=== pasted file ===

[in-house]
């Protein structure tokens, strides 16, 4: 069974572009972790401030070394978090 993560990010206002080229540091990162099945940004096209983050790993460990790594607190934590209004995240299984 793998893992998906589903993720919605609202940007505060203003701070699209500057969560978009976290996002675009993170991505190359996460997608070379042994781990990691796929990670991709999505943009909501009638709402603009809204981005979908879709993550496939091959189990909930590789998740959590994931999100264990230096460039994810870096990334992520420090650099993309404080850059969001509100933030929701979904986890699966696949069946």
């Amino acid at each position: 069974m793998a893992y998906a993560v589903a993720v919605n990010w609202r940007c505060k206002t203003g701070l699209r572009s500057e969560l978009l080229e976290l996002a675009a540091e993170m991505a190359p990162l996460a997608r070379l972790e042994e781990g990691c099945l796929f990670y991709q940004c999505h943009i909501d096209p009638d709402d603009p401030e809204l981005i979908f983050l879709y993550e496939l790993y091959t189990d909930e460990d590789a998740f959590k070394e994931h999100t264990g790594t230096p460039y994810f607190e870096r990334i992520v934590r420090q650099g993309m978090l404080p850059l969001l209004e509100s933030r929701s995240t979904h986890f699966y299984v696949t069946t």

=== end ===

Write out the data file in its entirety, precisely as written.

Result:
[in-house]
């Protein structure tokens, strides 16, 4: 069974572009972790401030070394978090 993560990010206002080229540091990162099945940004096209983050790993460990790594607190934590209004995240299984 793998893992998906589903993720919605609202940007505060203003701070699209500057969560978009976290996002675009993170991505190359996460997608070379042994781990990691796929990670991709999505943009909501009638709402603009809204981005979908879709993550496939091959189990909930590789998740959590994931999100264990230096460039994810870096990334992520420090650099993309404080850059969001509100933030929701979904986890699966696949069946």
């Amino acid at each position: 069974m793998a893992y998906a993560v589903a993720v919605n990010w609202r940007c505060k206002t203003g701070l699209r572009s500057e969560l978009l080229e976290l996002a675009a540091e993170m991505a190359p990162l996460a997608r070379l972790e042994e781990g990691c099945l796929f990670y991709q940004c999505h943009i909501d096209p009638d709402d603009p401030e809204l981005i979908f983050l879709y993550e496939l790993y091959t189990d909930e460990d590789a998740f959590k070394e994931h999100t264990g790594t230096p460039y994810f607190e870096r990334i992520v934590r420090q650099g993309m978090l404080p850059l969001l209004e509100s933030r929701s995240t979904h986890f699966y299984v696949t069946t």